Thursday, April 06, 2017

Working at a school does not make you well educated. 
Michael Konopasek reports:
A computer hacking scam has made $40,000 of direct deposit money for Denver Public Schools employees disappear.  Internet thieves are suspected of stealing the funds that were intended to pay the school district staff
Read more on Fox31.  Sadly, it appears that despite the district’s training/awareness efforts, at least 30 employees fell for a phishing attack that gave the attackers access to the district’s payroll system.

Privacy equals good banking?
John Revill reports:
Switzerland’s highest court has rejected a French request for help in investigating a married couple for tax offences, ruling that data stolen from HSBC’s Geneva private bank was inadmissible.
The ruling comes amid the latest scandal to hit Credit Suisse after an anonymous tipster alerted Dutch authorities to thousands of suspect accounts that triggered police raids last week.
Read more on Reuters.

But they did, didn’t they? 
We are not substituting stock-picking machines for humans, says BlackRock's Larry Fink
BlackRock Chairman and CEO Larry Fink told CNBC on Thursday it is not substituting stock-picking computers for humans.
Right now, machines do not outperform human analysts, Fink said.
   "We are reorienting some of the humans' jobs in terms of doing more data science and data analysis," Fink said.  "We'll have the same amount of employees in our equity division a year from now than we do today."
The move to incorporate more computing power into investment decisions is a recognition that there are so many sources of information that need to be analyzed quickly, Fink said.
"Very fast computers [can] analyze blogs, analyze all the feeds of the internet to come up with different nuances, different fields of information," he said.  "It requires model analysis and deep-data analysis."

Customer service down under?
Apple forbids consumers from taking their iPhones to third parties for repair, and sometimes even bricks phones as punishment.  But Australia has said that’s not cool and is suing the tech behemoth.  
Australia’s consumer watchdog agency, the Competition and Consumer Commission, announced early this morning that it’s suing Apple for refusing to service iPhones and iPads that have been bricked by software updates.  Bricking a device means that it’s been rendered completely unusable—about as good for making things like telephone calls and Snappy Chats™ and Twitter Tweets™ as a brick.
   Apple refused to restore the phones after bricking them, which appears to be in direct violation of Australian consumer laws.
According to Apple’s terms of service, if you get something like a broken screen repaired by anyone but Apple, the company doesn’t have to honor warranties, including the extended warranties of AppleCare.  But Australia says that it doesn’t matter what Apple says—Australian law supercedes Apple’s bullshit policies.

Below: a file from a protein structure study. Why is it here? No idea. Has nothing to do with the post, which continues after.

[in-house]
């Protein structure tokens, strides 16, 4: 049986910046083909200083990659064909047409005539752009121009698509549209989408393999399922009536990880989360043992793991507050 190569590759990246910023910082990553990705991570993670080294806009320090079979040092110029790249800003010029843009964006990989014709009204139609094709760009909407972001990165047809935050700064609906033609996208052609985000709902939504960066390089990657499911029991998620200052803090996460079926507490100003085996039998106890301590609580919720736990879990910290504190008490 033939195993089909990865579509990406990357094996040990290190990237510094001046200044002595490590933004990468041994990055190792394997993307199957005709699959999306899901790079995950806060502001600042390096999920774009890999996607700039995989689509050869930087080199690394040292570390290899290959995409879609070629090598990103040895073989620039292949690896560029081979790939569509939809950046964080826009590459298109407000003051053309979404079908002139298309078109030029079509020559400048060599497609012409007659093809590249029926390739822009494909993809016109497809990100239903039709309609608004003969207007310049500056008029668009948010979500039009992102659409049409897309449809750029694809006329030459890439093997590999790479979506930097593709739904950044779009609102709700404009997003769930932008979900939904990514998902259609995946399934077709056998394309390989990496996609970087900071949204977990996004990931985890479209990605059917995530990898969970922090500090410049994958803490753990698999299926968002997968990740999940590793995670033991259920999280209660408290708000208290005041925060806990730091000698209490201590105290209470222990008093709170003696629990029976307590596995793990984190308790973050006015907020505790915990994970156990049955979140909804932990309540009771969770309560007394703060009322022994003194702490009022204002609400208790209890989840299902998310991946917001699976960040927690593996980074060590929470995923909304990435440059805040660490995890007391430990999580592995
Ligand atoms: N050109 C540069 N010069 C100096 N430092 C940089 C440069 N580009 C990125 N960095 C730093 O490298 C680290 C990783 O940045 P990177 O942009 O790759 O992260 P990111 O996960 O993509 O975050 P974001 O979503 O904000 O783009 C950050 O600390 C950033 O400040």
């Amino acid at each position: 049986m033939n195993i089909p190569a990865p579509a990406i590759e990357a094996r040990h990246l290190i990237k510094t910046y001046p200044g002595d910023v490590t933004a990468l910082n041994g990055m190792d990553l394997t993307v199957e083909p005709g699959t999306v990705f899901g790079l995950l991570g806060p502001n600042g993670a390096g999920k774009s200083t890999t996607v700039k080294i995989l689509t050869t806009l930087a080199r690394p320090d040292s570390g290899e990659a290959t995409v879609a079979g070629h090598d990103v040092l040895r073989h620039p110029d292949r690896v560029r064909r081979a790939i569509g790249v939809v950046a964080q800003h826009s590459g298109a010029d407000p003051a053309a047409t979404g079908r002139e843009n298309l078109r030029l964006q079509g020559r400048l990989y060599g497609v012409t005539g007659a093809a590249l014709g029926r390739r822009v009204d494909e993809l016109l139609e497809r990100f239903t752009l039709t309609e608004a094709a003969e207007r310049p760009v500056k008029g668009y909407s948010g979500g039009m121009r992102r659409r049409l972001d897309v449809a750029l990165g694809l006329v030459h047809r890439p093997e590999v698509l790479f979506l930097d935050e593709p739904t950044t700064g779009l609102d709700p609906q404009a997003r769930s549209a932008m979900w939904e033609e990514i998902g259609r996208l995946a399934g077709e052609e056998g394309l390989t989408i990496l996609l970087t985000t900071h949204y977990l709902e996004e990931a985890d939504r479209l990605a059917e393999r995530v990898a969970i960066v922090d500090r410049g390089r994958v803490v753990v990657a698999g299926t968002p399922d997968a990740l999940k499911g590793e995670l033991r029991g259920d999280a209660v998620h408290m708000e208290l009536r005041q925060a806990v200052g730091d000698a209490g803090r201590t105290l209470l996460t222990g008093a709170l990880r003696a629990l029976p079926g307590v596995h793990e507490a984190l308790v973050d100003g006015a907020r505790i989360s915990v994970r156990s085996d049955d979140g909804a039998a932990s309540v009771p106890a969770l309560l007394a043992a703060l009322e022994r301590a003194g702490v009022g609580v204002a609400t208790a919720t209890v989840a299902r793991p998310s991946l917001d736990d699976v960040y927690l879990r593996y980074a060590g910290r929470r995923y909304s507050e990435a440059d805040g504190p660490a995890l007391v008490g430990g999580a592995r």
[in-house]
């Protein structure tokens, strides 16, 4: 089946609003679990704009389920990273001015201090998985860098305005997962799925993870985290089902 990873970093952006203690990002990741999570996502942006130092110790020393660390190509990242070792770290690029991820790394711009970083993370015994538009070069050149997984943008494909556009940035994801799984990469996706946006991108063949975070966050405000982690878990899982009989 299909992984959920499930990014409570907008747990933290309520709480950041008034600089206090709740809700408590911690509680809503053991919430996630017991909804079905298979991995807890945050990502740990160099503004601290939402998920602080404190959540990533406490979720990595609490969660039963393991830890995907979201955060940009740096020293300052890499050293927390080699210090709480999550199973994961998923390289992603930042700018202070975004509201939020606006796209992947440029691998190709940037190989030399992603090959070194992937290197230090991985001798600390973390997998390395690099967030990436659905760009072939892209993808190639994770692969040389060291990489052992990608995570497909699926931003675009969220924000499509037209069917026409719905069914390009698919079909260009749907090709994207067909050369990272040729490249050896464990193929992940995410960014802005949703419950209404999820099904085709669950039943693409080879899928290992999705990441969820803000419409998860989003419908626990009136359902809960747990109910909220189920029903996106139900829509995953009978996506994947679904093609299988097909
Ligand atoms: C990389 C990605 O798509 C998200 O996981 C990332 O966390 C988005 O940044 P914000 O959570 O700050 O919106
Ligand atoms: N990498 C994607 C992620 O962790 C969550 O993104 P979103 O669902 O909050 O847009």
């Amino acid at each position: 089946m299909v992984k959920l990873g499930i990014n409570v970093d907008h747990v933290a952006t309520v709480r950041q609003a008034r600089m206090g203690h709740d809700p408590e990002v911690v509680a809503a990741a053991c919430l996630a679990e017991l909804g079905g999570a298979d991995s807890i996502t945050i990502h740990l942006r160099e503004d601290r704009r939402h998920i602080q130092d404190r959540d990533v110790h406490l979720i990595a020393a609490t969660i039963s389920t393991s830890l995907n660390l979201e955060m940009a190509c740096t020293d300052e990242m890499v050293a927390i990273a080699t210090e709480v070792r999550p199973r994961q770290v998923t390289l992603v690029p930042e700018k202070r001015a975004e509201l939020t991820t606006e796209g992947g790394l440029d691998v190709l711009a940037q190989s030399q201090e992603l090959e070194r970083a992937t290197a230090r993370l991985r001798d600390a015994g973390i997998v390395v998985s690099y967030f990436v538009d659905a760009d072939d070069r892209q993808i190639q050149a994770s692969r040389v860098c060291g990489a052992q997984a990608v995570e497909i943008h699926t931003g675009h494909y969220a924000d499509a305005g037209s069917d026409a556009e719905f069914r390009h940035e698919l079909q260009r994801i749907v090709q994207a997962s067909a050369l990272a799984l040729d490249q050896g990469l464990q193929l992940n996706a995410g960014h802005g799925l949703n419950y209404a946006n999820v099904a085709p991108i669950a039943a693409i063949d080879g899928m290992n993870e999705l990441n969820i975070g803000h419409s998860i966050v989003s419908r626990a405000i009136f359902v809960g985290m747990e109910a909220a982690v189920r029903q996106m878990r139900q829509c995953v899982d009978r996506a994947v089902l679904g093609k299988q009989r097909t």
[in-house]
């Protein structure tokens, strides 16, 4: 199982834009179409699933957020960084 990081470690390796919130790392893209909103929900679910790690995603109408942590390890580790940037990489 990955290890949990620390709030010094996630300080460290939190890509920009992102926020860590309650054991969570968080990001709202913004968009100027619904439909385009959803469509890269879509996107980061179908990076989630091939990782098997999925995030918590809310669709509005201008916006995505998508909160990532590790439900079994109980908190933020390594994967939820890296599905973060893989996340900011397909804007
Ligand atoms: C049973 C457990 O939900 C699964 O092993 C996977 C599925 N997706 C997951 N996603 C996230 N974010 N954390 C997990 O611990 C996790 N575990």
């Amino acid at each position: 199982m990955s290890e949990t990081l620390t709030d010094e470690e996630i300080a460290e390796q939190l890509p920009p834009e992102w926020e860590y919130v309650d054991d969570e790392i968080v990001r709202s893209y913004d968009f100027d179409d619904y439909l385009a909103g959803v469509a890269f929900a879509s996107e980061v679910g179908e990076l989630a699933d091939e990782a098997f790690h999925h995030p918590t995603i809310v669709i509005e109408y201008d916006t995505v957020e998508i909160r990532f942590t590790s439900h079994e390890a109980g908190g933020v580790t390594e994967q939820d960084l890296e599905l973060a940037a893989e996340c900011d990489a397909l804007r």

Apparently, there is much more going on in this market than I get from the article. 
Taser stuns law enforcement world, offers free body cameras to all US police
Taser, the company whose electronic stun guns have become a household name, is now offering a groundbreaking deal to all American law enforcement: free body cameras and a year’s worth of access to the company’s cloud storage service,
In addition, on Wednesday, the company also announced that it would be changing its name to “Axon” to reflect the company’s flagship body camera product.
Right now, Axon is the single largest vendor of body cameras in America.
   If the move is successful, Axon could quickly crowd out its rivals entirely.
   “Only 20 percent [of cops] have a camera,” Rick Smith, the company’s CEO, told Ars.  “Eighty percent are going out with a gun and no camera.  We only need 20- to 30-percent conversion to make it profitable,” he added.  “We expect 80 percent to become customers.”
   In the last two years, police largely have warmed to the idea of cameras.  They believe they can protect themselves against false accusations of wrongdoing and can highlight professionalism.  In a recent Pew poll, two-thirds of officers favored their use.
“Our belief is that a body camera is to a cop what a smartphone is to a civilian,” Smith said.  “Cops spend about two-thirds of their time doing paperwork.  We believe, within 10 years, we can automate police reporting.  We can effectively triple the world’s police force.”

Is this enough to motivate my gamers?
The MASSive Mass Effect: Andromeda writing contest
   as part of the review process, Electronic Arts and BioWare not only provided Ars with an expiring review copy of the game, but also an Origin code good for one standard edition of Mass Effect: Andromeda—and a remote-controlled Nomad vehicle, too!  Since we already bought our own retail copies of Andromeda, and since we don't keep expensive promotional items, we figured the best thing to do with these goodies would be to set up a simple contest to give them away to you fine folks!
Here's the dealy-o, faithful readers: if you'd like this copy of Mass Effect: Andromeda and this RC Nomad to be yours, we're going to make you work for it.  Specifically, you need to write a short story (500 words max) set somewhere and sometime in the Mass Effect universe.  Where and when is up to you
   To enter, you'll need to enter your details and your story in the form below.

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